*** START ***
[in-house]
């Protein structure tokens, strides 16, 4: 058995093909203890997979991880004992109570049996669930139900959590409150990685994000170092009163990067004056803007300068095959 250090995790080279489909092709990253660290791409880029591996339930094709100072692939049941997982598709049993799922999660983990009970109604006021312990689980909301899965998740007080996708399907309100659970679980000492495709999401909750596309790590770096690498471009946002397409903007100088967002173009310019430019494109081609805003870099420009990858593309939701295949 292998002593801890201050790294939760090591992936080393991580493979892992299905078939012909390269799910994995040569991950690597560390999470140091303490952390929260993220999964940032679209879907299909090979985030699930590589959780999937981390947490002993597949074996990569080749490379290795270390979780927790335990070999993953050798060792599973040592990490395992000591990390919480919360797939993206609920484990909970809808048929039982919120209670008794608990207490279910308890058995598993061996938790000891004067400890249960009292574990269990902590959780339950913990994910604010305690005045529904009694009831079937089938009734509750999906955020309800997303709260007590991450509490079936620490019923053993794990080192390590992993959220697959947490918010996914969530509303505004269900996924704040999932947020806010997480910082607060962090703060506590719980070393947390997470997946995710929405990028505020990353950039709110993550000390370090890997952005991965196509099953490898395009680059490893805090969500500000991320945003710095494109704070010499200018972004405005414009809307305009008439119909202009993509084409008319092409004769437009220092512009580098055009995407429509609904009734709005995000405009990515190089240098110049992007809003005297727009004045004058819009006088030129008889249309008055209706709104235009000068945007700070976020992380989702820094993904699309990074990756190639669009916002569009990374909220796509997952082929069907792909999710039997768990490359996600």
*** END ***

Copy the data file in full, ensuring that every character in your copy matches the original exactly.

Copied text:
[in-house]
């Protein structure tokens, strides 16, 4: 058995093909203890997979991880004992109570049996669930139900959590409150990685994000170092009163990067004056803007300068095959 250090995790080279489909092709990253660290791409880029591996339930094709100072692939049941997982598709049993799922999660983990009970109604006021312990689980909301899965998740007080996708399907309100659970679980000492495709999401909750596309790590770096690498471009946002397409903007100088967002173009310019430019494109081609805003870099420009990858593309939701295949 292998002593801890201050790294939760090591992936080393991580493979892992299905078939012909390269799910994995040569991950690597560390999470140091303490952390929260993220999964940032679209879907299909090979985030699930590589959780999937981390947490002993597949074996990569080749490379290795270390979780927790335990070999993953050798060792599973040592990490395992000591990390919480919360797939993206609920484990909970809808048929039982919120209670008794608990207490279910308890058995598993061996938790000891004067400890249960009292574990269990902590959780339950913990994910604010305690005045529904009694009831079937089938009734509750999906955020309800997303709260007590991450509490079936620490019923053993794990080192390590992993959220697959947490918010996914969530509303505004269900996924704040999932947020806010997480910082607060962090703060506590719980070393947390997470997946995710929405990028505020990353950039709110993550000390370090890997952005991965196509099953490898395009680059490893805090969500500000991320945003710095494109704070010499200018972004405005414009809307305009008439119909202009993509084409008319092409004769437009220092512009580098055009995407429509609904009734709005995000405009990515190089240098110049992007809003005297727009004045004058819009006088030129008889249309008055209706709104235009000068945007700070976020992380989702820094993904699309990074990756190639669009916002569009990374909220796509997952082929069907792909999710039997768990490359996600």